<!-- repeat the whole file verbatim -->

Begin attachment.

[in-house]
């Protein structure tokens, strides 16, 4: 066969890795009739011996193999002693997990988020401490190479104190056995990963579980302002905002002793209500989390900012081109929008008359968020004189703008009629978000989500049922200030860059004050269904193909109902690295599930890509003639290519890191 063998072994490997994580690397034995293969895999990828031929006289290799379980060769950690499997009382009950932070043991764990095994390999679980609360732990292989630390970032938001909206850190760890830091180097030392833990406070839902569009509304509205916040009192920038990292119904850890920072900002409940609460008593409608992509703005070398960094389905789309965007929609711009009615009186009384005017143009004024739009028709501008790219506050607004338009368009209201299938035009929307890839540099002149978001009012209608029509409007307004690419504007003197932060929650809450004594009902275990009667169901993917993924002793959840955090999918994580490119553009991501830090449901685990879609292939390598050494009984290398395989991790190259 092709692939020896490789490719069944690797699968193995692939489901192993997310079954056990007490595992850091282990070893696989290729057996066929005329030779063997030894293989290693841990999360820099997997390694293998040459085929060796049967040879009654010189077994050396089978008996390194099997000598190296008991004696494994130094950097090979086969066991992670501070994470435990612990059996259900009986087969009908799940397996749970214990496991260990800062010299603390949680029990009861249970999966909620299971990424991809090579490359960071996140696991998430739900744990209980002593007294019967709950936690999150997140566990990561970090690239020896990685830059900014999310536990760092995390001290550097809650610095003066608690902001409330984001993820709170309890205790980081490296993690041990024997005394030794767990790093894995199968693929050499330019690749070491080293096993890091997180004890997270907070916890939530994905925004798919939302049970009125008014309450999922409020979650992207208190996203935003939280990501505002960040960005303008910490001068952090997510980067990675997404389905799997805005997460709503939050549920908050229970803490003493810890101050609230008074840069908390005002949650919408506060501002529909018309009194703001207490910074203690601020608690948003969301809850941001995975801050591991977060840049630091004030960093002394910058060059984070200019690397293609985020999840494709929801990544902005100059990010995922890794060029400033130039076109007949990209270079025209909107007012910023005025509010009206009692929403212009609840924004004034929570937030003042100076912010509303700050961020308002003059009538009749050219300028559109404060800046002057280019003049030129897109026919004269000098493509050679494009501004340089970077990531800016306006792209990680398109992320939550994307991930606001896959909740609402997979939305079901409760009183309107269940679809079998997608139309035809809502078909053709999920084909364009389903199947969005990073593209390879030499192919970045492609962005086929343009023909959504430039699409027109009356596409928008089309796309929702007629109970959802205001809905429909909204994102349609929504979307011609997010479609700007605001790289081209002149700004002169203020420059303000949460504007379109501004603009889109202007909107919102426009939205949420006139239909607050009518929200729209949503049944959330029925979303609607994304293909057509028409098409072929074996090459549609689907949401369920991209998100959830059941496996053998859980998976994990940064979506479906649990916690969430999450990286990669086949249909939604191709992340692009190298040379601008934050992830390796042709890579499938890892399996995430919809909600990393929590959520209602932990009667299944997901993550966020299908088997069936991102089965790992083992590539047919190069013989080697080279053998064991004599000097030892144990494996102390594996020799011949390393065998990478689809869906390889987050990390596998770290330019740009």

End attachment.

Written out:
[in-house]
């Protein structure tokens, strides 16, 4: 066969890795009739011996193999002693997990988020401490190479104190056995990963579980302002905002002793209500989390900012081109929008008359968020004189703008009629978000989500049922200030860059004050269904193909109902690295599930890509003639290519890191 063998072994490997994580690397034995293969895999990828031929006289290799379980060769950690499997009382009950932070043991764990095994390999679980609360732990292989630390970032938001909206850190760890830091180097030392833990406070839902569009509304509205916040009192920038990292119904850890920072900002409940609460008593409608992509703005070398960094389905789309965007929609711009009615009186009384005017143009004024739009028709501008790219506050607004338009368009209201299938035009929307890839540099002149978001009012209608029509409007307004690419504007003197932060929650809450004594009902275990009667169901993917993924002793959840955090999918994580490119553009991501830090449901685990879609292939390598050494009984290398395989991790190259 092709692939020896490789490719069944690797699968193995692939489901192993997310079954056990007490595992850091282990070893696989290729057996066929005329030779063997030894293989290693841990999360820099997997390694293998040459085929060796049967040879009654010189077994050396089978008996390194099997000598190296008991004696494994130094950097090979086969066991992670501070994470435990612990059996259900009986087969009908799940397996749970214990496991260990800062010299603390949680029990009861249970999966909620299971990424991809090579490359960071996140696991998430739900744990209980002593007294019967709950936690999150997140566990990561970090690239020896990685830059900014999310536990760092995390001290550097809650610095003066608690902001409330984001993820709170309890205790980081490296993690041990024997005394030794767990790093894995199968693929050499330019690749070491080293096993890091997180004890997270907070916890939530994905925004798919939302049970009125008014309450999922409020979650992207208190996203935003939280990501505002960040960005303008910490001068952090997510980067990675997404389905799997805005997460709503939050549920908050229970803490003493810890101050609230008074840069908390005002949650919408506060501002529909018309009194703001207490910074203690601020608690948003969301809850941001995975801050591991977060840049630091004030960093002394910058060059984070200019690397293609985020999840494709929801990544902005100059990010995922890794060029400033130039076109007949990209270079025209909107007012910023005025509010009206009692929403212009609840924004004034929570937030003042100076912010509303700050961020308002003059009538009749050219300028559109404060800046002057280019003049030129897109026919004269000098493509050679494009501004340089970077990531800016306006792209990680398109992320939550994307991930606001896959909740609402997979939305079901409760009183309107269940679809079998997608139309035809809502078909053709999920084909364009389903199947969005990073593209390879030499192919970045492609962005086929343009023909959504430039699409027109009356596409928008089309796309929702007629109970959802205001809905429909909204994102349609929504979307011609997010479609700007605001790289081209002149700004002169203020420059303000949460504007379109501004603009889109202007909107919102426009939205949420006139239909607050009518929200729209949503049944959330029925979303609607994304293909057509028409098409072929074996090459549609689907949401369920991209998100959830059941496996053998859980998976994990940064979506479906649990916690969430999450990286990669086949249909939604191709992340692009190298040379601008934050992830390796042709890579499938890892399996995430919809909600990393929590959520209602932990009667299944997901993550966020299908088997069936991102089965790992083992590539047919190069013989080697080279053998064991004599000097030892144990494996102390594996020799011949390393065998990478689809869906390889987050990390596998770290330019740009």